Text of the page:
What is a Claymore?
The term “claymore” is used to describe two different types of weapons: a type of double-edged sword and an antipersonnel mine. Given that these two weapons were used in different eras and in different contexts, the type of claymore under discussion is usually obvious from the context of the conversation.
In the first sense, the claymore was a type of broadsword which was used historically in the Scottish Highlands. It has become closely associated with Scottish heritage and culture, due to the romanticization of the Highland Scots by the British and later generations of Scottish. This claymore was one among a family of weapons available to the Highland Scots, and it shared many characteristics with swords used in other regions of the world, suggesting that the basic design was universally useful.
A typical Scottish claymore was very heavy, with a long double edged blade. There were actually two versions of this sword; one had a hilt which was designed for two-handed use, and the other had a basket hilt, intended for one-handed use. Two-handed claymores were used through the 17th century, until they began to be supplanted by the one-handed basket hilt. Basket hilts carry a distinct advantage, since they protect the hand of the warrior; many one-handed claymores had hilts lined with velvet and other soft materials, and they were decorated with tassels and other ornaments on occasion as well.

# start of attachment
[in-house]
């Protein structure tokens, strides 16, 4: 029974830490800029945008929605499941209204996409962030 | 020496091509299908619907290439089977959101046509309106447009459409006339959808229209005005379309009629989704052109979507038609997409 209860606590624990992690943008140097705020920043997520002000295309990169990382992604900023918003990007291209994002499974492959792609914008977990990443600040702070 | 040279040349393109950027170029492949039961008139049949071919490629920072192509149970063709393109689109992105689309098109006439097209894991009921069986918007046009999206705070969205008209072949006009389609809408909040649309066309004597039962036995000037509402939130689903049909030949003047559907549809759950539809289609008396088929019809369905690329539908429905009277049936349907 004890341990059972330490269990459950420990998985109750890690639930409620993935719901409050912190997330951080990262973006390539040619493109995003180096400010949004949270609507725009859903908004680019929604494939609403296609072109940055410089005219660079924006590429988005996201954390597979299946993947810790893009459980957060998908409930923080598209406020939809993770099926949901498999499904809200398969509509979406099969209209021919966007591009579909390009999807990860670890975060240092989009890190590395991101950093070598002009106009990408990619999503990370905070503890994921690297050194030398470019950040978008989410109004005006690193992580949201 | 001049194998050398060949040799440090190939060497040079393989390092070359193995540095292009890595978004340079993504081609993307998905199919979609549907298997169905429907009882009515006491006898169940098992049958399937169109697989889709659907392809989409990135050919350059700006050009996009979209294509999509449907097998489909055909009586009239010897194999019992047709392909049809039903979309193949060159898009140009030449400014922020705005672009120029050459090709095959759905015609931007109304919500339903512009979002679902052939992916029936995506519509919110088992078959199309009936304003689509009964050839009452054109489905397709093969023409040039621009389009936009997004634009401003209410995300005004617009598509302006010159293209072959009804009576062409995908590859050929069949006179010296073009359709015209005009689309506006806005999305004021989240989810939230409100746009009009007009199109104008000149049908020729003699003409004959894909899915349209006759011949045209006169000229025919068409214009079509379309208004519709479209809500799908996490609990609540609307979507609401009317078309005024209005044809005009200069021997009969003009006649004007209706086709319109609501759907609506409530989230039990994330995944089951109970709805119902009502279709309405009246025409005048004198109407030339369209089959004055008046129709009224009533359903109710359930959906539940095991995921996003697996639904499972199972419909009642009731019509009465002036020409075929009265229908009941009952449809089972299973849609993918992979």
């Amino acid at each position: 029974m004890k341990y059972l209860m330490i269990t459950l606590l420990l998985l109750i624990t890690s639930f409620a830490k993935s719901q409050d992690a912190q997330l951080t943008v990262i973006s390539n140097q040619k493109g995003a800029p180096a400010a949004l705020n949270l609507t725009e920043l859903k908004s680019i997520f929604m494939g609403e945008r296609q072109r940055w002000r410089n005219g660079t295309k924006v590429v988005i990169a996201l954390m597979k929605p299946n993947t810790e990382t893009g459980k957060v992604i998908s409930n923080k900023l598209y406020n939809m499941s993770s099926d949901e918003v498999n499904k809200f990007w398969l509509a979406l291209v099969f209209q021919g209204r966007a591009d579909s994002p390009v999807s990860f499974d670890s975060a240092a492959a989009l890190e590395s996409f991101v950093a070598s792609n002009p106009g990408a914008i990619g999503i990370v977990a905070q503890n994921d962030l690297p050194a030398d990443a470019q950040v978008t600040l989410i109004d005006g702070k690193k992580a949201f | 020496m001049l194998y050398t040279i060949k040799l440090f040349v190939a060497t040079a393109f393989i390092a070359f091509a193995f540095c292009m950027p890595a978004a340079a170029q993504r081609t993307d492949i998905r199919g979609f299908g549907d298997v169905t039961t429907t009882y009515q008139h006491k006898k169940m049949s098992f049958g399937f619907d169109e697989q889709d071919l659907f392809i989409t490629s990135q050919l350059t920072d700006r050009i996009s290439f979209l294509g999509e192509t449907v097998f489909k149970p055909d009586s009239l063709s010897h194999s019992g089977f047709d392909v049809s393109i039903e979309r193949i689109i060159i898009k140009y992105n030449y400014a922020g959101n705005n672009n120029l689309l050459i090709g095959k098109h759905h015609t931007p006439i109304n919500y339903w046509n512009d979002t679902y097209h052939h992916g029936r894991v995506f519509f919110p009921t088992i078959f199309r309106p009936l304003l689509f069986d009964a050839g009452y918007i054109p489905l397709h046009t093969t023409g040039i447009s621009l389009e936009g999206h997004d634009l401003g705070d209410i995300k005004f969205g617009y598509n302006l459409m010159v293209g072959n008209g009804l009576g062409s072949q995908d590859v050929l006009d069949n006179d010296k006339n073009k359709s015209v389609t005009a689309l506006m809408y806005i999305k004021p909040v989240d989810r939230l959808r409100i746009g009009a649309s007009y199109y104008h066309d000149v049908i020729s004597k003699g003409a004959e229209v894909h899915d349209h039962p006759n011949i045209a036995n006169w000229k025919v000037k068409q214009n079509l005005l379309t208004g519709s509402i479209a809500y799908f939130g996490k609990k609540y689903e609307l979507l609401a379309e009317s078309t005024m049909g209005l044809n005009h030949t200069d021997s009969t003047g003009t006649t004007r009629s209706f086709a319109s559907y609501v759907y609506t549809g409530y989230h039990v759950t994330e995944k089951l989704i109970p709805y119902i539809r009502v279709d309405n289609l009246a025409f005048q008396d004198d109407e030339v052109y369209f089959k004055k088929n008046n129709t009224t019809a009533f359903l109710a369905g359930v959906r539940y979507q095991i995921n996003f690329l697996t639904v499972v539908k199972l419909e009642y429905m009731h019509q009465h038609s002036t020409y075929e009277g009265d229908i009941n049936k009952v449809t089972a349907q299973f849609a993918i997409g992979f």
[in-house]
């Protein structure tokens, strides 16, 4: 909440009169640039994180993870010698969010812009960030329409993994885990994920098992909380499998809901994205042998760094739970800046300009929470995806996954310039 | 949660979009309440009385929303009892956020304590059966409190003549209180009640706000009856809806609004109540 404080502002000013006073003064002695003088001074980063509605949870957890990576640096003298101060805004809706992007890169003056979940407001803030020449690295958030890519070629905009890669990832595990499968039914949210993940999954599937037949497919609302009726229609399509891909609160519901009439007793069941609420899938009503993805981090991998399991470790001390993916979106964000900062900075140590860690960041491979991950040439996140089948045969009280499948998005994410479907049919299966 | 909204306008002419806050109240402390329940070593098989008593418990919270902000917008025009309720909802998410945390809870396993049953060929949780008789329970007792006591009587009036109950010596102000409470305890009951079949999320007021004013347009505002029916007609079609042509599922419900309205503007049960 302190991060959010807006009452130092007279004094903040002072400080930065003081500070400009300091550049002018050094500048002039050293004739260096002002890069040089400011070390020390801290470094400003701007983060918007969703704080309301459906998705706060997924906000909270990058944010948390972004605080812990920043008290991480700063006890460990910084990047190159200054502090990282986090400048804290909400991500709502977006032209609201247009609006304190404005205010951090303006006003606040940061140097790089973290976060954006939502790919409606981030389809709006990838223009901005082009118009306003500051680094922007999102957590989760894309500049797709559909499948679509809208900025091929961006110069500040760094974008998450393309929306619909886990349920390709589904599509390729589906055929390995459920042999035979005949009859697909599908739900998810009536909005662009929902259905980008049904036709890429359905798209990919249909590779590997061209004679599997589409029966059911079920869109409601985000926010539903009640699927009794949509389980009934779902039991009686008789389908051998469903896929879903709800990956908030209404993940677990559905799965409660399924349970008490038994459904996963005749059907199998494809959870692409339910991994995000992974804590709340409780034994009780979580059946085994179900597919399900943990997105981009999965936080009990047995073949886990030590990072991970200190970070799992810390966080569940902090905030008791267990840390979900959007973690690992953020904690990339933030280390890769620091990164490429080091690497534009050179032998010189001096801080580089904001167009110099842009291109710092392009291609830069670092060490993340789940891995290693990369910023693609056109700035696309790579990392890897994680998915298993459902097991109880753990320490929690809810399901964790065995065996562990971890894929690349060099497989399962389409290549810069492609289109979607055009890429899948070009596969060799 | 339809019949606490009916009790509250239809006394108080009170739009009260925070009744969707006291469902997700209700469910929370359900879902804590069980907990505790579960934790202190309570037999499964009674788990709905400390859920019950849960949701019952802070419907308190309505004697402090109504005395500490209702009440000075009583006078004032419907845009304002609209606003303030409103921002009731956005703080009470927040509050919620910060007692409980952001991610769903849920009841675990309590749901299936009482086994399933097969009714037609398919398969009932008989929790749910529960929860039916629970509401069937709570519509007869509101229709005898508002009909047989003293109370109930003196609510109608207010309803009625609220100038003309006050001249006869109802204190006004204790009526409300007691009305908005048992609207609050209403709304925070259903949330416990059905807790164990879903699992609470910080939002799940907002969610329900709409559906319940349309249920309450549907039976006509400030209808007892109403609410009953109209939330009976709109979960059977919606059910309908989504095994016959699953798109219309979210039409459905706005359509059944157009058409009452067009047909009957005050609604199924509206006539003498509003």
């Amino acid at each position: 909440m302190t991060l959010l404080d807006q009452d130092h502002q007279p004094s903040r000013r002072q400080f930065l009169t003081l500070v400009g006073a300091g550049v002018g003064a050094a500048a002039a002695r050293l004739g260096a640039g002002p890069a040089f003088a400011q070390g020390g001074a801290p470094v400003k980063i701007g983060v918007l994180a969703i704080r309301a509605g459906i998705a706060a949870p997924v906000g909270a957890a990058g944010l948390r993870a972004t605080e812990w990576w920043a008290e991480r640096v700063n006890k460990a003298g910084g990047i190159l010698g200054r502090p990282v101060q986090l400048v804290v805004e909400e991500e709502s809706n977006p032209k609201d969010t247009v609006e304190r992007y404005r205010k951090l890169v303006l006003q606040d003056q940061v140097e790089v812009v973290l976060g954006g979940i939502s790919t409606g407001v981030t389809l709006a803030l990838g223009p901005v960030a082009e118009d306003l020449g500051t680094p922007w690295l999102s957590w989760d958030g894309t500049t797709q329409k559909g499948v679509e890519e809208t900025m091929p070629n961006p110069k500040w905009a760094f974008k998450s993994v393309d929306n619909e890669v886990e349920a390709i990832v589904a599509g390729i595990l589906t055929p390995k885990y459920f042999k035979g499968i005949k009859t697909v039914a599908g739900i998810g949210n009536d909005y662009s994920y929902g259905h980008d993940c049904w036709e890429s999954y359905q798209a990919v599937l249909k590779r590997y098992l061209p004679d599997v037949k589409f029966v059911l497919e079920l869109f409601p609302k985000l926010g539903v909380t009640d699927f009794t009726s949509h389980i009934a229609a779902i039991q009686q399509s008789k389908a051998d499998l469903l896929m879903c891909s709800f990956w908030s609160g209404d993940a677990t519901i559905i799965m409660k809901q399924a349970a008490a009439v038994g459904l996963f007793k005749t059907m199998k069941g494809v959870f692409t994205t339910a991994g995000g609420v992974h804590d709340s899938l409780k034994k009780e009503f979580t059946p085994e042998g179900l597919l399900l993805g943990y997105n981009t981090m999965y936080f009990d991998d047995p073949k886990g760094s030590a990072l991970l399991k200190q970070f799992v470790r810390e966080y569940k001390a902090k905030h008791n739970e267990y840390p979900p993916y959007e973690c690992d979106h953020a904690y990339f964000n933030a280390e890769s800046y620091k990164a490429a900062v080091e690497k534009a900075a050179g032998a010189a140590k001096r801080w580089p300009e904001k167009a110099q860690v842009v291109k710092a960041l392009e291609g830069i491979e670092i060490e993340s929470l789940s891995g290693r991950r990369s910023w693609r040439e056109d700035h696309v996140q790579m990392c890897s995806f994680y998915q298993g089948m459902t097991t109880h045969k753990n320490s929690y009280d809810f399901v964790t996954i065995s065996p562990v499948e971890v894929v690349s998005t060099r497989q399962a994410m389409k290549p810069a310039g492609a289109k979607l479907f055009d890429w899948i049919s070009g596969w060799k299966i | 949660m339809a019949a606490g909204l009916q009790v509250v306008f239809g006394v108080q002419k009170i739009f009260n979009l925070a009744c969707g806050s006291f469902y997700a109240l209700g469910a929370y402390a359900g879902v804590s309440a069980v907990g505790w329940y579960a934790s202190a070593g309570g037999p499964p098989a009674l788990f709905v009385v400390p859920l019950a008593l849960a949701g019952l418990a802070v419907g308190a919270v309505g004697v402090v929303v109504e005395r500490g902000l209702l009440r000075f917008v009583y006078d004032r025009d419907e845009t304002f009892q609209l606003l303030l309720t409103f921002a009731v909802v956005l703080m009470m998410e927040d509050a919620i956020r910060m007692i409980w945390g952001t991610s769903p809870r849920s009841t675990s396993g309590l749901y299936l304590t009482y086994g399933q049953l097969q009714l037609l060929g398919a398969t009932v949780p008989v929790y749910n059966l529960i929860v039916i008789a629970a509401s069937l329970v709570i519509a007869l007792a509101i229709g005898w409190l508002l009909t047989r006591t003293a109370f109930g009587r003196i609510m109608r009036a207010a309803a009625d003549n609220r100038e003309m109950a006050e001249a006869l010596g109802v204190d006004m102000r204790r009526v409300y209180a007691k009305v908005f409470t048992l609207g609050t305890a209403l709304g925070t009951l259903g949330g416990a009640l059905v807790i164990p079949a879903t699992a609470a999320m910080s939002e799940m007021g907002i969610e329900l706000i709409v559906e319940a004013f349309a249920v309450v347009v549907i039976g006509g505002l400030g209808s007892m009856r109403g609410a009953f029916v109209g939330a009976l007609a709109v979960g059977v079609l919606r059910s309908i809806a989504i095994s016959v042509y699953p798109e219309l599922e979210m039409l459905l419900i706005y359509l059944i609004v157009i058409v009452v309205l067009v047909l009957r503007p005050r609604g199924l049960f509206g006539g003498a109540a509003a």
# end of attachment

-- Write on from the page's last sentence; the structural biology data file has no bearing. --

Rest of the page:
The word “claymore” is derived from the Gaelic claidheamh, which means “sword.” A claidheamh mòr was a “great sword,” while a claidheamh de lamh was a “two handed sword.” Numerous examples of Scottish claymores can be seen in museums, and some are also included on military uniforms. Should you ever have an opportunity to wield a claymore yourself, you can see why the Highland Scottish warriors were famous, as the swords require immense strength and skill to be wielded effectively.
In the second sense, a claymore is a fragmentation mine which is designed to disable approaching enemy personnel. Claymores classically spit out ball bearings, although other types of shrapnel may be used as well. The mine was named for the Scottish sword by its inventor, who happened to be a Scot. Claymores can help to break up advancing enemy lines, and also as tools in ambushes; much like the Highland warriors of old, one does not generally want to encounter them with hostile intent.
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